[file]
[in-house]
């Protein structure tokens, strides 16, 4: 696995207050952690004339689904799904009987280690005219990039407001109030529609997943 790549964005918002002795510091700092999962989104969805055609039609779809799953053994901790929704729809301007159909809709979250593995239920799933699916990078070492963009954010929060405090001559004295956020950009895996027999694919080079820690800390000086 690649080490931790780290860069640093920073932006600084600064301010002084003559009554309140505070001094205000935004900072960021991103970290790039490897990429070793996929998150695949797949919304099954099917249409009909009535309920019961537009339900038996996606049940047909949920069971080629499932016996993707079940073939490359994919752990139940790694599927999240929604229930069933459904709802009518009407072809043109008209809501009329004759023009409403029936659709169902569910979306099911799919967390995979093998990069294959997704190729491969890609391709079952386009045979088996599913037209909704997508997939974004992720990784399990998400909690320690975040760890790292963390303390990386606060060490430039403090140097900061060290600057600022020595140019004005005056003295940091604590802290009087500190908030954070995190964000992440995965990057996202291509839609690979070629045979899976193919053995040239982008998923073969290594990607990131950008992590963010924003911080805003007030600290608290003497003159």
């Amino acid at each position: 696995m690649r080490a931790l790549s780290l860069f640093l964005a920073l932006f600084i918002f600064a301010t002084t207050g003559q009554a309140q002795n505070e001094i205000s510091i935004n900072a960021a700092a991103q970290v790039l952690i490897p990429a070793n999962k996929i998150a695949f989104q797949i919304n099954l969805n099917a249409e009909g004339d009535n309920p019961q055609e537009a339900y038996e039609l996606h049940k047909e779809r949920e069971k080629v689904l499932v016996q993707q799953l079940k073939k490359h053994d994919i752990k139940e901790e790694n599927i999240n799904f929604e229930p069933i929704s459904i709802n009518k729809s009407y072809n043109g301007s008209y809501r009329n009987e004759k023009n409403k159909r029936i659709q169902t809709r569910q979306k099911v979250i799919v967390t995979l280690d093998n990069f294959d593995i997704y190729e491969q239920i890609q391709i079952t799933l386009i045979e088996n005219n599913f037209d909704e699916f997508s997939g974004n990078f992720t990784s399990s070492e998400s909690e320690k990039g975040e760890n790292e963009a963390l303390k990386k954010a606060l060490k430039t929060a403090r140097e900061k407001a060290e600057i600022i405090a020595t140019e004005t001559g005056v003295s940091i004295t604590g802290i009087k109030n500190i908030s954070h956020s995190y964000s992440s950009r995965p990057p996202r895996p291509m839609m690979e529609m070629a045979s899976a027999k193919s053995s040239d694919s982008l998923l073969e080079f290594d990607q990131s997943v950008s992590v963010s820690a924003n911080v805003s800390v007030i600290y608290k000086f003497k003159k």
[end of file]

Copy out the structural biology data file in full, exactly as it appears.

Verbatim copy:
[in-house]
């Protein structure tokens, strides 16, 4: 696995207050952690004339689904799904009987280690005219990039407001109030529609997943 790549964005918002002795510091700092999962989104969805055609039609779809799953053994901790929704729809301007159909809709979250593995239920799933699916990078070492963009954010929060405090001559004295956020950009895996027999694919080079820690800390000086 690649080490931790780290860069640093920073932006600084600064301010002084003559009554309140505070001094205000935004900072960021991103970290790039490897990429070793996929998150695949797949919304099954099917249409009909009535309920019961537009339900038996996606049940047909949920069971080629499932016996993707079940073939490359994919752990139940790694599927999240929604229930069933459904709802009518009407072809043109008209809501009329004759023009409403029936659709169902569910979306099911799919967390995979093998990069294959997704190729491969890609391709079952386009045979088996599913037209909704997508997939974004992720990784399990998400909690320690975040760890790292963390303390990386606060060490430039403090140097900061060290600057600022020595140019004005005056003295940091604590802290009087500190908030954070995190964000992440995965990057996202291509839609690979070629045979899976193919053995040239982008998923073969290594990607990131950008992590963010924003911080805003007030600290608290003497003159």
């Amino acid at each position: 696995m690649r080490a931790l790549s780290l860069f640093l964005a920073l932006f600084i918002f600064a301010t002084t207050g003559q009554a309140q002795n505070e001094i205000s510091i935004n900072a960021a700092a991103q970290v790039l952690i490897p990429a070793n999962k996929i998150a695949f989104q797949i919304n099954l969805n099917a249409e009909g004339d009535n309920p019961q055609e537009a339900y038996e039609l996606h049940k047909e779809r949920e069971k080629v689904l499932v016996q993707q799953l079940k073939k490359h053994d994919i752990k139940e901790e790694n599927i999240n799904f929604e229930p069933i929704s459904i709802n009518k729809s009407y072809n043109g301007s008209y809501r009329n009987e004759k023009n409403k159909r029936i659709q169902t809709r569910q979306k099911v979250i799919v967390t995979l280690d093998n990069f294959d593995i997704y190729e491969q239920i890609q391709i079952t799933l386009i045979e088996n005219n599913f037209d909704e699916f997508s997939g974004n990078f992720t990784s399990s070492e998400s909690e320690k990039g975040e760890n790292e963009a963390l303390k990386k954010a606060l060490k430039t929060a403090r140097e900061k407001a060290e600057i600022i405090a020595t140019e004005t001559g005056v003295s940091i004295t604590g802290i009087k109030n500190i908030s954070h956020s995190y964000s992440s950009r995965p990057p996202r895996p291509m839609m690979e529609m070629a045979s899976a027999k193919s053995s040239d694919s982008l998923l073969e080079f290594d990607q990131s997943v950008s992590v963010s820690a924003n911080v805003s800390v007030i600290y608290k000086f003497k003159k």